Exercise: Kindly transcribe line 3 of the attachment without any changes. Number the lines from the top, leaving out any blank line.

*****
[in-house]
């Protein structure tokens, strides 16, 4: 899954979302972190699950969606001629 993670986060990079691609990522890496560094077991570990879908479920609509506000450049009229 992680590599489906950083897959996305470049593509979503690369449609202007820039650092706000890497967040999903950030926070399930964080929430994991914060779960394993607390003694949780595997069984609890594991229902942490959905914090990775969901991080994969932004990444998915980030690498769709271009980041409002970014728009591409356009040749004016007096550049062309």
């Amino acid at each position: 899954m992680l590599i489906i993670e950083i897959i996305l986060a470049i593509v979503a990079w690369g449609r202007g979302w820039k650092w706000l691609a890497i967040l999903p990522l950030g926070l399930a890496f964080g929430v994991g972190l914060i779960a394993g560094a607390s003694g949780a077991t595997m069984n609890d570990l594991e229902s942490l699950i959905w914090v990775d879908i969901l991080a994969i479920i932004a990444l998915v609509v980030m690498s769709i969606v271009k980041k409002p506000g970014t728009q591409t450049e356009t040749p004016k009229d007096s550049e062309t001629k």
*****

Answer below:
């Amino acid at each position: 899954m992680l590599i489906i993670e950083i897959i996305l986060a470049i593509v979503a990079w690369g449609r202007g979302w820039k650092w706000l691609a890497i967040l999903p990522l950030g926070l399930a890496f964080g929430v994991g972190l914060i779960a394993g560094a607390s003694g949780a077991t595997m069984n609890d570990l594991e229902s942490l699950i959905w914090v990775d879908i969901l991080a994969i479920i932004a990444l998915v609509v980030m690498s769709i969606v271009k980041k409002p506000g970014t728009q591409t450049e356009t040749p004016k009229d007096s550049e062309t001629k």